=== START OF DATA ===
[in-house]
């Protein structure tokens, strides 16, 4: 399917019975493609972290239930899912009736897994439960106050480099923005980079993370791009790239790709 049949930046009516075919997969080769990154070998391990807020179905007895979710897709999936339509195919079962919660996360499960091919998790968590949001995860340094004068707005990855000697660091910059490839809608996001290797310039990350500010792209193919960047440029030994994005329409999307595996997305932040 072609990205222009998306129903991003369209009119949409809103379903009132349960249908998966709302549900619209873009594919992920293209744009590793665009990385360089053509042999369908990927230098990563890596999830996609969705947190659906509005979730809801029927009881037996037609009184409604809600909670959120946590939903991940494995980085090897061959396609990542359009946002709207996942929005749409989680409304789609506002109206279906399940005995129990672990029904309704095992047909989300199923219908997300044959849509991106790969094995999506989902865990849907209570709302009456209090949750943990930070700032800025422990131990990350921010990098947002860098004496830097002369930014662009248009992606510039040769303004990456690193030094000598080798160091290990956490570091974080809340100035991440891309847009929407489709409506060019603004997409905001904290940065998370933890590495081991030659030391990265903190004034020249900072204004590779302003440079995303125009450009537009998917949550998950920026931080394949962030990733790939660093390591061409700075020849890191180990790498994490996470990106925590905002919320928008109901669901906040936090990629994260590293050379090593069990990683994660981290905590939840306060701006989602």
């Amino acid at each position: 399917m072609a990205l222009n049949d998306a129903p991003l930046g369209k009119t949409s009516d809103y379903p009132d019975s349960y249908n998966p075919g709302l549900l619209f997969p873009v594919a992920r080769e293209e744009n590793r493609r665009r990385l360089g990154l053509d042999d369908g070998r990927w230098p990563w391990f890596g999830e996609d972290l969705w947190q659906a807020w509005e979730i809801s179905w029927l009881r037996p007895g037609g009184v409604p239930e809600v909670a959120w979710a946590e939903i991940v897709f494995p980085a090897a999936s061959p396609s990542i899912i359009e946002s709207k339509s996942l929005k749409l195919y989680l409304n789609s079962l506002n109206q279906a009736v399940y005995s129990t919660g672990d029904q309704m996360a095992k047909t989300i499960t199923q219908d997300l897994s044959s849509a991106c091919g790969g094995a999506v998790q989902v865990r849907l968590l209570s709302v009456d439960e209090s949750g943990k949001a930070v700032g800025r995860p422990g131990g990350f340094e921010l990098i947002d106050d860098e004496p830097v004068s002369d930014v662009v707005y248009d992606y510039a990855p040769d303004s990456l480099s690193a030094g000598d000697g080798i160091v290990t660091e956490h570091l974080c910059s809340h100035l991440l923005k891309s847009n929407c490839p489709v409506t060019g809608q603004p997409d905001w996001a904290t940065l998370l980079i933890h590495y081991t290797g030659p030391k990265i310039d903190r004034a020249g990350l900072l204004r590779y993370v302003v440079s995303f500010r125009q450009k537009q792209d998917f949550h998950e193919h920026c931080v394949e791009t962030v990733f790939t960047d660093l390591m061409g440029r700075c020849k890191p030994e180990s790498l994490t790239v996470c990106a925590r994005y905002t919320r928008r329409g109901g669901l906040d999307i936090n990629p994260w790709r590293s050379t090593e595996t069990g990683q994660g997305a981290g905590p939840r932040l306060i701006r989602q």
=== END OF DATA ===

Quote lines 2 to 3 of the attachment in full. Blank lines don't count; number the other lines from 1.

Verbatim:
């Protein structure tokens, strides 16, 4: 399917019975493609972290239930899912009736897994439960106050480099923005980079993370791009790239790709 049949930046009516075919997969080769990154070998391990807020179905007895979710897709999936339509195919079962919660996360499960091919998790968590949001995860340094004068707005990855000697660091910059490839809608996001290797310039990350500010792209193919960047440029030994994005329409999307595996997305932040 072609990205222009998306129903991003369209009119949409809103379903009132349960249908998966709302549900619209873009594919992920293209744009590793665009990385360089053509042999369908990927230098990563890596999830996609969705947190659906509005979730809801029927009881037996037609009184409604809600909670959120946590939903991940494995980085090897061959396609990542359009946002709207996942929005749409989680409304789609506002109206279906399940005995129990672990029904309704095992047909989300199923219908997300044959849509991106790969094995999506989902865990849907209570709302009456209090949750943990930070700032800025422990131990990350921010990098947002860098004496830097002369930014662009248009992606510039040769303004990456690193030094000598080798160091290990956490570091974080809340100035991440891309847009929407489709409506060019603004997409905001904290940065998370933890590495081991030659030391990265903190004034020249900072204004590779302003440079995303125009450009537009998917949550998950920026931080394949962030990733790939660093390591061409700075020849890191180990790498994490996470990106925590905002919320928008109901669901906040936090990629994260590293050379090593069990990683994660981290905590939840306060701006989602």
């Amino acid at each position: 399917m072609a990205l222009n049949d998306a129903p991003l930046g369209k009119t949409s009516d809103y379903p009132d019975s349960y249908n998966p075919g709302l549900l619209f997969p873009v594919a992920r080769e293209e744009n590793r493609r665009r990385l360089g990154l053509d042999d369908g070998r990927w230098p990563w391990f890596g999830e996609d972290l969705w947190q659906a807020w509005e979730i809801s179905w029927l009881r037996p007895g037609g009184v409604p239930e809600v909670a959120w979710a946590e939903i991940v897709f494995p980085a090897a999936s061959p396609s990542i899912i359009e946002s709207k339509s996942l929005k749409l195919y989680l409304n789609s079962l506002n109206q279906a009736v399940y005995s129990t919660g672990d029904q309704m996360a095992k047909t989300i499960t199923q219908d997300l897994s044959s849509a991106c091919g790969g094995a999506v998790q989902v865990r849907l968590l209570s709302v009456d439960e209090s949750g943990k949001a930070v700032g800025r995860p422990g131990g990350f340094e921010l990098i947002d106050d860098e004496p830097v004068s002369d930014v662009v707005y248009d992606y510039a990855p040769d303004s990456l480099s690193a030094g000598d000697g080798i160091v290990t660091e956490h570091l974080c910059s809340h100035l991440l923005k891309s847009n929407c490839p489709v409506t060019g809608q603004p997409d905001w996001a904290t940065l998370l980079i933890h590495y081991t290797g030659p030391k990265i310039d903190r004034a020249g990350l900072l204004r590779y993370v302003v440079s995303f500010r125009q450009k537009q792209d998917f949550h998950e193919h920026c931080v394949e791009t962030v990733f790939t960047d660093l390591m061409g440029r700075c020849k890191p030994e180990s790498l994490t790239v996470c990106a925590r994005y905002t919320r928008r329409g109901g669901l906040d999307i936090n990629p994260w790709r590293s050379t090593e595996t069990g990683q994660g997305a981290g905590p939840r932040l306060i701006r989602q």